This ingredient will prolong the shelf life of garlic. Needless to say that I strongly recommend making your own minced garlic. As preservatives, just use some extra virgin olive oil, and it will be enough. This mix can last for 2-3 weeks if stored in the fridge.

Tips To Store Garlic And Extend Its Shelf Life

Tips To Store Garlic And Extend Its Shelf Life
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1. Drying Garlic

Drying Garlic

If you use to plant garlic to have it for the whole year, make sure it is dry enough before storing it. This simple process will allow the garlic flavor to become even more concentrated, while the shelf life will be longer.

Right before leaving the herb to dry, make sure you will wash the plants evenly and allow them to dry in a cool, dry place for about a week.

A great tip is to hang them from their stalks, as our grandparents used to do. This easy trick will help the herb to dry faster and smoothly. Here are the easy steps to braid garlic and hang it for drying.

2. Choose Open Containers

Choose Open Containers

In deciding how to properly store fresh garlic, make sure you will be choosing only open containers. Whether they are wood or plastic caskets, they should only stay in cool room temperatures.

Don’t forget that garlic will best resist in a dry and dark place. Never choose to store it in a refrigerator for long periods of time, as this environment will only increase sprout contamination.

As long as you will start removing cloves from the garlic surface, the shelf life will decrease.

3. Use Paper Bags

Use Paper Bags

A great choice in determining proper storage for garlic is using some hanging wire mesh basket, but if you do not have enough space for such a container, then paper bags are also a great option.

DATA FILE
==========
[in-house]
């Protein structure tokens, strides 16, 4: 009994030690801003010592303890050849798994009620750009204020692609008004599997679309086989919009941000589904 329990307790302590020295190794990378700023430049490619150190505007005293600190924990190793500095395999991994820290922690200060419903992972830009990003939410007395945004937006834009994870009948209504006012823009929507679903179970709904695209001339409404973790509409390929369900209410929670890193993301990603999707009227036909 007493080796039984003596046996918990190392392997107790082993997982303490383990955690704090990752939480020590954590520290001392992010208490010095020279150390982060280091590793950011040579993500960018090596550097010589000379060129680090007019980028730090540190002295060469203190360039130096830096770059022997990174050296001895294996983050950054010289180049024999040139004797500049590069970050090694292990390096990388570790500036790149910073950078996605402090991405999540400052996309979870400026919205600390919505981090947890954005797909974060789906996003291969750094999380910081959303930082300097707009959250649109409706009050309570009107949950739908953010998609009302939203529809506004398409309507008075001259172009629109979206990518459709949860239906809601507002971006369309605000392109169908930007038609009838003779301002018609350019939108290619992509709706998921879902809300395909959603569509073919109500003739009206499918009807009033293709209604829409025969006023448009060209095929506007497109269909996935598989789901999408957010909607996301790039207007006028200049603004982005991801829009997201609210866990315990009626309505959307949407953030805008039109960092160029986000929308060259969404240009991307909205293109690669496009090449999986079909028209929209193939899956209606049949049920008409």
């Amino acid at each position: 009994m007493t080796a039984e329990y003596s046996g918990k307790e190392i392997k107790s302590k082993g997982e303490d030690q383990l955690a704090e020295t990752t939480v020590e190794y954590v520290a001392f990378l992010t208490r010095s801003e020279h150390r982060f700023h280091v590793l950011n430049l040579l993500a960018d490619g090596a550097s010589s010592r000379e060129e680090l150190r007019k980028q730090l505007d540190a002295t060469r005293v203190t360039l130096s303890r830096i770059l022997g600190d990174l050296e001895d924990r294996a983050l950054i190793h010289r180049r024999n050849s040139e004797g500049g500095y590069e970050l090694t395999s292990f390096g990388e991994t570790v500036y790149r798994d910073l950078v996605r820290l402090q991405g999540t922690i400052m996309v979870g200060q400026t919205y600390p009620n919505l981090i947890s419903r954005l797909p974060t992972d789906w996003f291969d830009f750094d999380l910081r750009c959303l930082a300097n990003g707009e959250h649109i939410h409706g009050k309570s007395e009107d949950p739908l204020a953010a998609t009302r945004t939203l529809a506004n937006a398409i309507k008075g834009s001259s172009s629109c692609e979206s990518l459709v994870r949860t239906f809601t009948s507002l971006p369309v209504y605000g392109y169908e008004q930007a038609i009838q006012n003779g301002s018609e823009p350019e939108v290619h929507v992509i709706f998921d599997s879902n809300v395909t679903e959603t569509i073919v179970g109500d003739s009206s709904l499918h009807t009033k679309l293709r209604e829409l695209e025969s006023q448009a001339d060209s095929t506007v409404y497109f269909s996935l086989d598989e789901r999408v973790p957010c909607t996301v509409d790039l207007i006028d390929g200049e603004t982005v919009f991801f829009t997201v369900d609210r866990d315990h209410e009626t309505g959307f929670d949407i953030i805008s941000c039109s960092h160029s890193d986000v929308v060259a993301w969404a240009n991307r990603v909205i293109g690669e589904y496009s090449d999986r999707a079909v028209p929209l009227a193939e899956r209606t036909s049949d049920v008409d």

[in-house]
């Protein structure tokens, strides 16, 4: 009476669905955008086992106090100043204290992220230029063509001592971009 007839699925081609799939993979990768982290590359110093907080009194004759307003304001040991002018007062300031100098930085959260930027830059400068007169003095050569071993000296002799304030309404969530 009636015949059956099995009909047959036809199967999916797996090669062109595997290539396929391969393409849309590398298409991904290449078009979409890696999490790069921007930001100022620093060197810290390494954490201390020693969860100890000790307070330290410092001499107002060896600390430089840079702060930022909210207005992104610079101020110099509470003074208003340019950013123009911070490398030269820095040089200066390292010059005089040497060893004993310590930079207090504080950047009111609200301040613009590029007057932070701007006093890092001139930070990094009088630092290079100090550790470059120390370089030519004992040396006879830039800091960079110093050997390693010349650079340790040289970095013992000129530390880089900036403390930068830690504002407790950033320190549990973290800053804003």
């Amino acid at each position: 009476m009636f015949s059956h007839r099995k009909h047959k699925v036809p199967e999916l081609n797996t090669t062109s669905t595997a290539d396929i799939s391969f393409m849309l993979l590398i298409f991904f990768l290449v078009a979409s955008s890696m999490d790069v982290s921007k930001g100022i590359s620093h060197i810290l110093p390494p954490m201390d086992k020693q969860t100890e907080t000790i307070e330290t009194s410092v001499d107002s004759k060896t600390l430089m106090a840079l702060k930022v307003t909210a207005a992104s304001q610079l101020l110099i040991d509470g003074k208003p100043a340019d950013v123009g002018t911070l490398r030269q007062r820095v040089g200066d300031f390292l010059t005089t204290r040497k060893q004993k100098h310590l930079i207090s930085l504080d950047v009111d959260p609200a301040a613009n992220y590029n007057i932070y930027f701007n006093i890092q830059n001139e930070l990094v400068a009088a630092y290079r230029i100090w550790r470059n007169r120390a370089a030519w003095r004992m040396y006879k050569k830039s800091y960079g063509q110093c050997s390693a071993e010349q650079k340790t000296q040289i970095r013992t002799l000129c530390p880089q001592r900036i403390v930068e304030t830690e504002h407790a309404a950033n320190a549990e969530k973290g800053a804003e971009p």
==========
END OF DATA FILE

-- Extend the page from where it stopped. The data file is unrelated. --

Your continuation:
You want to avoid plastic bags, zip-lock bags, or the refrigerator. This environment won’t allow the herbs to breathe, and they can produce moisture that will only make the bulbs fastly deteriorate. In time, the garlic head will develop mold.

4. Storing Processed Garlic

Storing Processed Garlic

Once the garlic has been processed, the whole thing changes. If you remove the skin and start cooking it or just smash the bulbs, there is another storage story.

To extend the shelf life of peeled cloves, store them in closed containers, then place them in the refrigerator. If you have chopped the garlic heads, add a little amount of olive oil, put everything in a sealed jar, then store it in the freezer.

Warning!

Keep in mind that once freezing the garlic, you might lose some of its flavor and texture.

Benefits of Proper Garlic Storage

Once learning to store garlic properly, you will enjoy a better taste. Even during wintertime, your food will be delicious, you will eat healthier, and cut the food costs. Furthermore, you will discourage food waste.

How To Tell if Garlic Has Gone Bad

Whether you have done everything right and the garlic has been stored properly, accidents can still happen. Here is what you need to do to know the garlic has gone bad or not:

  • Check Its Look

Spoiled garlic will develop brown spots on the cloves or turn too yellow or brown instead of the creamy color.

Another sign of bad garlic is the new sprouts or the green roots that are forming right in the center of the clove. Though these are not toxic or harmful, they will change garlic’s taste in a very bitter flavor.

  • Smell

You already know the fresh, original smell of garlic: it is kind of spicy, a bit pungent also. If you notice any distinct smell, a sour one, stop consuming those garlic heads. Make sure you also throw them out. Otherwise, they can contaminate the other bulbs.

  • Feel

The garlic bulbs should be all firm to the touch. Garlic might become a bit softer after a few months. It’s normal. However, if the garlic is too mushy, you should better not consume it.

Personal tip: If the garlic is hard to peel and it sticks to your fingers, your garlic is super fresh.

Last Thoughts

Obviously, the last thing you want to eat is some mushy garlic, which tastes bitter and has brown or yellow spots. Now that you have learned the best tricks in storing these herbs, you can make the garlic bulbs last longer. Do you know other tips?